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While the grain and soy markets did a decent job of battling back from early pressure yesterday, it was not enough to inspire much in the way of additional buying this morning.  In fact, as it stands right now, with the exception of bean oil, things are looking a bit glum.  Granted, it is not that we have done anything outlandish, but I continue to believe there is a good possibility that we could see prices work generally lower into Christmas and the end of the year.

While not stunning, we have another export sale to pass along this morning.  123,000 MT of beans have been sold to unknown destinations.

Chinese bean imports jumped sharply in November from the previous month, aided by the fact that U.S. ports were on the mend after hurricane Ida.  They unloaded 8.57 MMT of beans during the month, up from 5.11 MMT in October but still lower than the 9.59 that they brought in during the same month a year ago. They have now unloaded 87.65 MMT of beans for the calendar year, which is down 5.5% from 2020.

In Brazil, it is now estimated that 94.5% of the acreage has been planted, remaining just ahead of the average of 91.7%.  There is a growing concern of the lack of rain in the country’s southern regions.  Dr. Cordonnier has not changed his production outlook, 144 MMT, but did comment that he has a lower bias moving ahead. The first corn crop is estimated to be 94% planted, and similar concerns about dry weather in the south also apply here.  In Argentina, the Buenos Aires Exchange now estimates that 46.3% of beans have been planted, compared with an average of 52.5%, and 31% of the corn is in the ground versus 42.7% on average.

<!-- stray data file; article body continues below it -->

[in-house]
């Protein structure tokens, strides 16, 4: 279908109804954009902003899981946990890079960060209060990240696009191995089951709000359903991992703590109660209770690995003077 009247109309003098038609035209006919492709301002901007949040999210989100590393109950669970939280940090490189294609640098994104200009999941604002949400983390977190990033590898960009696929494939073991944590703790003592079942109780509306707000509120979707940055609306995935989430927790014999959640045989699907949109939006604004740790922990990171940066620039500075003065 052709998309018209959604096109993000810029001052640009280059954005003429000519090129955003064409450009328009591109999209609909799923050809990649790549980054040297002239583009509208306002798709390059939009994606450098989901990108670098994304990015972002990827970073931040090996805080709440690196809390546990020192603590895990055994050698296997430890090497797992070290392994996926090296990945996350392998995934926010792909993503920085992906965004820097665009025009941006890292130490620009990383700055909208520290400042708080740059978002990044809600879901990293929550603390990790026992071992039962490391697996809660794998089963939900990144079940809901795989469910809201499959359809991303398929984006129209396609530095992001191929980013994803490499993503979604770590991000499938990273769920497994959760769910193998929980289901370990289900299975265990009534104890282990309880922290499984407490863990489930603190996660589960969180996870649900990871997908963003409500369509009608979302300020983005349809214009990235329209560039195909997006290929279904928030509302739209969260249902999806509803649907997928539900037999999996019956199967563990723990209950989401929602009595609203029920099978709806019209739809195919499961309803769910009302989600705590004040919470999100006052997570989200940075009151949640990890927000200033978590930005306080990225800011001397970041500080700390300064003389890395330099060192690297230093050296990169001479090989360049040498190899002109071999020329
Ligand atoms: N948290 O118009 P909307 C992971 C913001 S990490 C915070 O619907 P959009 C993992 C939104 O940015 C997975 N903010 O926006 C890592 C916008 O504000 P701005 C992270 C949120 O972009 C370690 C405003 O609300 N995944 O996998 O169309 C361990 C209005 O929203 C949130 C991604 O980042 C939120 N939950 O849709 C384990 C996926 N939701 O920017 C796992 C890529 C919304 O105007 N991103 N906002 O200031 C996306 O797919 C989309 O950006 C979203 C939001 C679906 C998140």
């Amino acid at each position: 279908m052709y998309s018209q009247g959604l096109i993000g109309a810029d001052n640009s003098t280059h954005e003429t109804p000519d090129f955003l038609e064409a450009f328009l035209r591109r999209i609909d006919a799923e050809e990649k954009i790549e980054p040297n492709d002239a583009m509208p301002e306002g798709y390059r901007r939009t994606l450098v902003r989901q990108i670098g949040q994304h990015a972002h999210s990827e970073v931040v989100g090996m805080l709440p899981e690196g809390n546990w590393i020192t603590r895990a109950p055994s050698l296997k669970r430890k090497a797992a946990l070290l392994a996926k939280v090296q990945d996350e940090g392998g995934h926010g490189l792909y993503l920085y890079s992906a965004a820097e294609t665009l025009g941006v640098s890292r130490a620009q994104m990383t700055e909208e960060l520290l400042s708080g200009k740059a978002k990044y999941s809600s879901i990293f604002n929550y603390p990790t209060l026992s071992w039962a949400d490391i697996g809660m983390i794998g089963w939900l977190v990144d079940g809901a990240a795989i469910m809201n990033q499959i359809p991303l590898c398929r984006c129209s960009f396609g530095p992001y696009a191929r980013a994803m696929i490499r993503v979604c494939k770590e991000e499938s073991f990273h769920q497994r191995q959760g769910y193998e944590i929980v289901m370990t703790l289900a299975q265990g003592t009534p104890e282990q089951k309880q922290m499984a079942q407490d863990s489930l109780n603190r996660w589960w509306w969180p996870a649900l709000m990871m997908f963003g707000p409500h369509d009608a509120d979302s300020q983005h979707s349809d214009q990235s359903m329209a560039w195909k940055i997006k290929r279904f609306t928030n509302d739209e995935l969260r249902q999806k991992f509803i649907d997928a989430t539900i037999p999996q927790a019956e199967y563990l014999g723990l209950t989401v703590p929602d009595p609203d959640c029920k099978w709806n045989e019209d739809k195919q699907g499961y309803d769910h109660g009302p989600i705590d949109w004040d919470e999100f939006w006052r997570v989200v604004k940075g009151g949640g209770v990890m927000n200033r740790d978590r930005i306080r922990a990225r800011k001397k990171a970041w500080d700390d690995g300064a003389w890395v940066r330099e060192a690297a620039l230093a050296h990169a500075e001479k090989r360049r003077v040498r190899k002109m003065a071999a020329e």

Here again, are trade estimates for this Thursday’s USDA report. 2021/22 corn ending stocks are expected to come in at 1.487 billion bushels, beans at 352 million, and wheat at 589 million.  In November, the USDA had these pegged at 1.493, 340, and 583.  World ending stock are expected to come in at 304.47 MMT for corn, compared with 304.42 last month, beans at 104.13 MMT versus 103.78, and wheat at 276.3 MMT instead of 275.8.

Trade balance numbers for October were published this morning, and while they fell right on expectations, we were a sight better than the previous month.  We imported $290.75 billion of goods and services and exported $223.63 billion for a deficit of $67.1 billion.  In September, the deficit was $80.9 billion.

Over in the Marcos this morning, we find energies strong, metals higher, Bitcoin higher, and financial instruments flat.  The dollar is firm, and equities are sharply higher.  Could we see another push to a record high as we wrap up the year?  I would not bet against it.